During the study period, a total of 89 cases of P. flavoviridis bite were identified in medical records. First, we excluded the study patients who had clinical and/or laboratory evidence of chronic kidney disease. Chronic kidney disease was defined as the baseline S-Cre value more than 2 mg/dL and/or past history of active renal disease. Second, basically the condition of each P. flavoviridis bite patient admitted to our hospital was followed up from the time of admission to the end of their hospital stay. But some patients refused to stay in hospital after receiving medical aid at the outside emergency department. These exclusion criteria resulted in three patients not being included in the study. The included cases were further confirmed on the basis of local clinical symptoms. So, a total of 86 patients were eligible for final analysis.

The P. flavoviridis bite victims were predominantly male (N = 71), and the male to female ratio was 4.7:1. The mean age of the male victims was 54.6 years (range = 11–78 years) and that of the female victims was 68.4 years (range = 25–86 years). The bites occurred during while farming activities (N = 28), householding activities (N = 3), while walking (N = 7), hunting (N = 28), and doing other work (N = 20). Because the health center of the Amami islands purchases P. flavoviridis brought by inhabitants (for research and to reduce the number of these snakes), some inhabitants hunt these venomous snakes.12 The bite sites ranged from the head to the legs, and upper limbs were involved four times more often than under limbs. The chief presenting complaint was local swelling and pain at the site of bite in all patients.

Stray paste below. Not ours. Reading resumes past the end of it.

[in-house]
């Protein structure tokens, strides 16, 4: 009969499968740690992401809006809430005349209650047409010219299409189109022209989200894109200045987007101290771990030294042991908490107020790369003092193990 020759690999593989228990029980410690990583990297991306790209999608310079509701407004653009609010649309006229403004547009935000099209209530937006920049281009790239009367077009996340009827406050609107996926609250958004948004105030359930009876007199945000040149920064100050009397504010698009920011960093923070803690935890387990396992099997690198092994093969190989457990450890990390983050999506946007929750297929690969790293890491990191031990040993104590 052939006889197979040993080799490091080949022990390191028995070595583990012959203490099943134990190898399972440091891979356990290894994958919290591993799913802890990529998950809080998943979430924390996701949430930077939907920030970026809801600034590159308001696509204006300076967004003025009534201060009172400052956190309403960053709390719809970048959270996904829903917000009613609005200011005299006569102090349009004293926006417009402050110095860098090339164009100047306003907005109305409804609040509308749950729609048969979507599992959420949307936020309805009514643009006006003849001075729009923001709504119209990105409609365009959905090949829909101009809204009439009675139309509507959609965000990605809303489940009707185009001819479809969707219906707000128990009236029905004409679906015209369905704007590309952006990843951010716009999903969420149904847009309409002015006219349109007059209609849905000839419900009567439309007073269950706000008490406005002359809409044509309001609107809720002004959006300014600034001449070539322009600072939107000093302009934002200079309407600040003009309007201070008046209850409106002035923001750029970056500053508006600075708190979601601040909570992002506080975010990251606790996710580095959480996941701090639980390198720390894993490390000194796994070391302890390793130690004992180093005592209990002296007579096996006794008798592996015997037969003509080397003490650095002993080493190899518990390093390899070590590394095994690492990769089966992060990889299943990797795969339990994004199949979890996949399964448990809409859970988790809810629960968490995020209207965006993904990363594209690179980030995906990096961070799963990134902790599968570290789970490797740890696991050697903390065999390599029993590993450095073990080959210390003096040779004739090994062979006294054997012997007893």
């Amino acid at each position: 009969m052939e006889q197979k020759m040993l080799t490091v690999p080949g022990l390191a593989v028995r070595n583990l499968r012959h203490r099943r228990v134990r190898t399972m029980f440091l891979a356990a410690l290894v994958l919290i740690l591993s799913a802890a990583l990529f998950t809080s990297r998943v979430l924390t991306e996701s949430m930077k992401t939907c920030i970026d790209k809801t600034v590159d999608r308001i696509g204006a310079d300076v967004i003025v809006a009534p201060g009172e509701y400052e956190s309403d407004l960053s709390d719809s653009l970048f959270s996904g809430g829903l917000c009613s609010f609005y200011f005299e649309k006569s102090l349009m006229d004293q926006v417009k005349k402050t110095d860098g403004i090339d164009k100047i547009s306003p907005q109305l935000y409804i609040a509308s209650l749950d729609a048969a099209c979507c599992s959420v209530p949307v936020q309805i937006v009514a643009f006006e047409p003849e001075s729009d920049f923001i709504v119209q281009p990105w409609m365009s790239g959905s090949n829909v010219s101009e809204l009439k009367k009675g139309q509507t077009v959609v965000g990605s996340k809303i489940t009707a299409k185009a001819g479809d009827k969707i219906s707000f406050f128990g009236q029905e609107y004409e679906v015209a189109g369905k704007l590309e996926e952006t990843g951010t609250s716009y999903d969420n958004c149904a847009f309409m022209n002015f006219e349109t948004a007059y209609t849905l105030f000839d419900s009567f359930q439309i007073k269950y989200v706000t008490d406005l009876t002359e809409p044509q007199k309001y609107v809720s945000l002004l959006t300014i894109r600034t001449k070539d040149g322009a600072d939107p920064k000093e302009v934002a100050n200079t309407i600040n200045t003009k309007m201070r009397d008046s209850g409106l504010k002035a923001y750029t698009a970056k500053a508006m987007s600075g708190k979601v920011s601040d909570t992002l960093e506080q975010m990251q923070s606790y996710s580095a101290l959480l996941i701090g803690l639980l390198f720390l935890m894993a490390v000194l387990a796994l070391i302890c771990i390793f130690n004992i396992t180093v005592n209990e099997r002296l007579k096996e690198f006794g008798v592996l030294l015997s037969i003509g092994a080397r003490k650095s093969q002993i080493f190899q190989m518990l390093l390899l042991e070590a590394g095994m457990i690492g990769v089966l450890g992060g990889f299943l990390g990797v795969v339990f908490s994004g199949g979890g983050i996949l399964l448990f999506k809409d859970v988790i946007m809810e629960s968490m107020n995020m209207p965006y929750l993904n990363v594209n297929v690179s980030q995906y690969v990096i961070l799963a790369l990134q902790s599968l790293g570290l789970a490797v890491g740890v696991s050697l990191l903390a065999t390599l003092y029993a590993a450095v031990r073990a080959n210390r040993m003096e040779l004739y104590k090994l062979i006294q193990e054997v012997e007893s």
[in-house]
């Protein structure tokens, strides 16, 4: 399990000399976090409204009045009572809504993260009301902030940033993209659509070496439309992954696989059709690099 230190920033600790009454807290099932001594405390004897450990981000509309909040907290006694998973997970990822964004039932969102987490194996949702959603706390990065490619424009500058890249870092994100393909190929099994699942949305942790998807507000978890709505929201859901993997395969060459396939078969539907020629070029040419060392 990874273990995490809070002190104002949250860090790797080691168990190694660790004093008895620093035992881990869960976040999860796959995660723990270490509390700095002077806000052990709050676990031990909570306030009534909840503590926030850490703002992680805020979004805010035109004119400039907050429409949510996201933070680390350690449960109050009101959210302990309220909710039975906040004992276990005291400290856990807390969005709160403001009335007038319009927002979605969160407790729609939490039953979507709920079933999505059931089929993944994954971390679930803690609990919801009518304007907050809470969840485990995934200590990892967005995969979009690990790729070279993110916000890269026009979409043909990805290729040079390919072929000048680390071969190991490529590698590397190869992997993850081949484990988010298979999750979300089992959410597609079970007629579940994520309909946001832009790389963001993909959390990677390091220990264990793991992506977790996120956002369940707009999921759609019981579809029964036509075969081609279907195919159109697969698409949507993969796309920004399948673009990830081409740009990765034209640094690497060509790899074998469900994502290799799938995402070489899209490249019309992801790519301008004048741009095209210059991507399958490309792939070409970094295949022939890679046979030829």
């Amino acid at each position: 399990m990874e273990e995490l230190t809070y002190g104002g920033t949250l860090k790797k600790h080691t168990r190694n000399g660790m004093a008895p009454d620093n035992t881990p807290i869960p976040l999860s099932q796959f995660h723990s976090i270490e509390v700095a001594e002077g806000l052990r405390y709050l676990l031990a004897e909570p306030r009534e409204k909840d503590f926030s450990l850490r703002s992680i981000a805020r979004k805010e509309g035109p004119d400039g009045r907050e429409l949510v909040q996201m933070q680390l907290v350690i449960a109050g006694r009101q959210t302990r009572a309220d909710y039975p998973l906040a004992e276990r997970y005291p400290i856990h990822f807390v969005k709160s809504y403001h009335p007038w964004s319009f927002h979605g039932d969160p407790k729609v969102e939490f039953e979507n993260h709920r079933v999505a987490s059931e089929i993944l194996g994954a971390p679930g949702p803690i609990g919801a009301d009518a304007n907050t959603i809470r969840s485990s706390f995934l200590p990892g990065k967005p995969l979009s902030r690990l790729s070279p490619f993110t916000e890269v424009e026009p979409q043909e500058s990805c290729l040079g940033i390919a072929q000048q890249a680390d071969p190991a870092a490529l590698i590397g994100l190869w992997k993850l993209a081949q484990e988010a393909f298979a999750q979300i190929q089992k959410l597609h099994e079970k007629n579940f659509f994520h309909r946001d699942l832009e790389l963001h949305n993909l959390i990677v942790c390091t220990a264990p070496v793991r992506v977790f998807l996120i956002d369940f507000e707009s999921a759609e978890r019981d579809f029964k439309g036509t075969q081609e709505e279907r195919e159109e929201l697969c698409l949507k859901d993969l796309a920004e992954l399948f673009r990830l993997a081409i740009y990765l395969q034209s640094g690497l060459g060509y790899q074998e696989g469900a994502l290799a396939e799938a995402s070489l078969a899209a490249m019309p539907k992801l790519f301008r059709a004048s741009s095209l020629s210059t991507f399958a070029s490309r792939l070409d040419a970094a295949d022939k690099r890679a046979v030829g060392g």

All patients reached the emergency room within 12 hours of the bite, and specific treatment was started immediately. Some were brought by an ambulance, private automobile, or motorcycle; others simply walked. Average time from snakebite to specific antivenom administration was 1 hour (range = 0.2–12 hours). Specific anti-snake venom treatment was given in 84 cases: 82 patients got one vial and two patients got two vials of antivenom. About 15% received antivenin at a village-based primary health center before they were referred to our hospital (Table 1).

Table 1

Demographic and clinical characteristics of 86 patients on Amami Ohshima Island with Protobothrops flavoviridis bites

CharacteristicsN = 86
Gender
 Male71
 Female15
Age, mean ± SD
 Male54.6 ± 13.5
 Female68.4 ± 14.8